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Charleston Neighborhoods

Most of the sights of interest we recommend are in the charming Historic District, which covers most of the peninsula south of Spring Street (though the borders are debatable). To the north of the peninsula you'll find Mount Pleasant, which is a residential and resort community with several nice beaches. North Charleston, home to the airport, is largely residential and industrial. Though Charleston has become a sight-seeing mecca, it's still a living, breathing, rough-around-the-edges city, so take care when straying away from the main historic center at night.

French Quarter

Technically part of the historic district, the French Quarter is generally considered to be the area bordered by Market Street to the north, Broad Street to the south, Meeting Street to the west and the Cooper River to the east. French merchants once ran their business along this stretch of harbor, and their influence is still visible in the ornate architecture. Today, the French Quarter is home to some of Charleston's prettiest hotels and restaurants. It's an especially pleasant place to stroll in the evening, as it's somewhat removed from the louder, more densely trafficked parts of the historic district.

Historic District

The lower part of the Charleston peninsula is a living museum of Antebellum mansions, cobblestone streets and shady, jasmine-scented parks. It's by far the most photogenic part of the city, with an awe-inspiring church or painted row houses on nearly every block. It's also, in high season, jam-packed with photo-snapping visitors and draft horses pulling carriage tours. The vast majority of the sights, restaurants and interesting hotels are in the historic district, so, if your wallet can handle it, stay here.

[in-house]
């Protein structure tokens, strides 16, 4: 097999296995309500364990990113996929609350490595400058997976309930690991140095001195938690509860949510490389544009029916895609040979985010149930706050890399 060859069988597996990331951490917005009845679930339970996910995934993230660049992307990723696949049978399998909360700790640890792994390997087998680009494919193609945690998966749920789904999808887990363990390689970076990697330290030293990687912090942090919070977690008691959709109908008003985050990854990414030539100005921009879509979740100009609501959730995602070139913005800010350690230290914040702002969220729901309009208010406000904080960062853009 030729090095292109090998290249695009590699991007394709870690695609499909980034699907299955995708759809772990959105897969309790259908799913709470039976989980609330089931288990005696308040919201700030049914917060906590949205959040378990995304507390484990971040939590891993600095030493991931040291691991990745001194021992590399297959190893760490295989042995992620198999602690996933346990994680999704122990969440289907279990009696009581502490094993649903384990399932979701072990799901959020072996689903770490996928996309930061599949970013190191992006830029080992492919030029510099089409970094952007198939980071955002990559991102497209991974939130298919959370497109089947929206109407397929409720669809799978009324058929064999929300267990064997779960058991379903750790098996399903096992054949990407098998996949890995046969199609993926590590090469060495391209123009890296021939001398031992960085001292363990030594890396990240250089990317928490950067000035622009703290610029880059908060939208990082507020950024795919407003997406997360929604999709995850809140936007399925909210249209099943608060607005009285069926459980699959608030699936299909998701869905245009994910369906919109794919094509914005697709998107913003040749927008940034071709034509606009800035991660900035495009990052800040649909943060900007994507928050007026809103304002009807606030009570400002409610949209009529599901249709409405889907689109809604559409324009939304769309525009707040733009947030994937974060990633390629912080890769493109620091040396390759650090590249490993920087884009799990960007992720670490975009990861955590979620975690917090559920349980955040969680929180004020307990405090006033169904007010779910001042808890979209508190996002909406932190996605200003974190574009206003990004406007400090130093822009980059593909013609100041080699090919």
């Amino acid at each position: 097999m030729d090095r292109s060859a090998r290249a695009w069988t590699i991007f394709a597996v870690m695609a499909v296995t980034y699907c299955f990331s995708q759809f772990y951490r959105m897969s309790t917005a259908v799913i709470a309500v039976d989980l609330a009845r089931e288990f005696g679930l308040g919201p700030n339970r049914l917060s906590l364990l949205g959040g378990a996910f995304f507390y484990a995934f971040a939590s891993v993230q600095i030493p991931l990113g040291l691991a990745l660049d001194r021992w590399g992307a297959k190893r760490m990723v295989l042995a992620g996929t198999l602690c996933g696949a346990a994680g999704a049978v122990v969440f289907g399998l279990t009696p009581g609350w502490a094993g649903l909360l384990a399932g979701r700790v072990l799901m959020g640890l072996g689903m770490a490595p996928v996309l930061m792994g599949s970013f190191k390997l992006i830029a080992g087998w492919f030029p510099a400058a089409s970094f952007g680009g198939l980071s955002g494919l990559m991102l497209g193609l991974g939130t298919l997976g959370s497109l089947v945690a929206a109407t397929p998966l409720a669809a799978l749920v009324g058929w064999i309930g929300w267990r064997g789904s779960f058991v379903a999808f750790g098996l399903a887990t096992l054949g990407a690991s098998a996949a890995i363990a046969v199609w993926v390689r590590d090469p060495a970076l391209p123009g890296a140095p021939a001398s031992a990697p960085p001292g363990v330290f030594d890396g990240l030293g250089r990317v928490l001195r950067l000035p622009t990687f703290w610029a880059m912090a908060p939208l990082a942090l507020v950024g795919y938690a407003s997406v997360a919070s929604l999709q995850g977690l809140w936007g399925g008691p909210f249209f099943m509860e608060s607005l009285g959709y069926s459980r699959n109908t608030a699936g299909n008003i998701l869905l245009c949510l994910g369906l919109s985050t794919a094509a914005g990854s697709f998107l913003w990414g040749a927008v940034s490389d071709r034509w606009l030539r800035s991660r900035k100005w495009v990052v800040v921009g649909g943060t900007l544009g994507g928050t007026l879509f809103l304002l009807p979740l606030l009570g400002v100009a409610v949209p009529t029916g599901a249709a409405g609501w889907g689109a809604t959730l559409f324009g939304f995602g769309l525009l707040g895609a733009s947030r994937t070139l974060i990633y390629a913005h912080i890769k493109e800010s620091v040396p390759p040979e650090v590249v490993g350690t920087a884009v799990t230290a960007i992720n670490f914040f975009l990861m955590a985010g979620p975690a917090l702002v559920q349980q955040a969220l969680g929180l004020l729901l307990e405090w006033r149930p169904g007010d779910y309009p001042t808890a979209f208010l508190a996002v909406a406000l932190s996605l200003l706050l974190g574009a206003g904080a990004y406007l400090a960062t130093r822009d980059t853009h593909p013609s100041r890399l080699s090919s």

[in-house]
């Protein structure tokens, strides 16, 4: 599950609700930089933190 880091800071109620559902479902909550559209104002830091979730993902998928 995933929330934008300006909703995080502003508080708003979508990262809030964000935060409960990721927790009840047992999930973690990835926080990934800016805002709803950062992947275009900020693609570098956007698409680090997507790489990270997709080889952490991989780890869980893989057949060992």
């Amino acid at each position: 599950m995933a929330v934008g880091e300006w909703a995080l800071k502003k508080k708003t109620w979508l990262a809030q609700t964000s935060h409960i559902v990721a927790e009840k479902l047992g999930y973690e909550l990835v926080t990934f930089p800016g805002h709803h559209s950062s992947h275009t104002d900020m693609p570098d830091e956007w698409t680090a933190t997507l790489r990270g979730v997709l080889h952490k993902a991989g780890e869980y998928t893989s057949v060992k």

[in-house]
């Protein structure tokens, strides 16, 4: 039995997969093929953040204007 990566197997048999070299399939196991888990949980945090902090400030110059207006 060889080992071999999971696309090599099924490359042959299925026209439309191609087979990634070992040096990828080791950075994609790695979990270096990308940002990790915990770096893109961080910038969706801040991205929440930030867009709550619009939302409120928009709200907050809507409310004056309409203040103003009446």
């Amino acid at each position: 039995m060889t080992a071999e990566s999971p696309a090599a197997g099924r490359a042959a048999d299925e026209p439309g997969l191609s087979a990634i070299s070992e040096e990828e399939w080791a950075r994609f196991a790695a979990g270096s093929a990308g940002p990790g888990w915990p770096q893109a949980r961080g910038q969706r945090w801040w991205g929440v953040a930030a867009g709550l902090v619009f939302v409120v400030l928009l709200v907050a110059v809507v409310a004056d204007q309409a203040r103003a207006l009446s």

Mount Pleasant

West of Charleston on the other side of the impressive Arthur Ravenel, Jr., bridge, Mount Pleasant is largely residential. The stretch of Highway 17 that runs through the area is lined with chain motels and restaurants, though there are a few hidden gems. Good seafood restaurants cluster around the fisherman's hamlet of Shem Creek. Nearby, Sullivan's Island and Isle of Palms are home to some of the city's best beaches. Bikers will enjoy peddling across the bridge to Mount Pleasant just for the soaring views over Charleston Harbor.

Upper King

Downtown Charleston's trendiest area, Upper King is a rapidly gentrifying stretch of boutiques, bars and coffee shops. The street passes through the College of Charleston campus, so the average age skews significantly lower than it does further south. If twin sets and pearls aren't your thing, you'll have a blast. It's an especially fun place to go for after-dinner drinks, when dressed-up twenty- and thirty-something professionals come out to play. The further north you go, the grittier the street becomes. Take care, especially at night.   

North Charleston

Most visitors to Charleston have little reason to spend much time in North Charleston. Chances are you'll at least pass through here, however, as this is where the airport is, the convention center and some of the city's better midrange hotels. As real estate in the Historic District has shot through the roof in recent decades, North Charleston has become more popular with young professionals and families. To that end, it has an increasing number of decent restaurants. Technically, North Charleston is a separate city from Charleston proper, though most locals view them as two parts of the same town.
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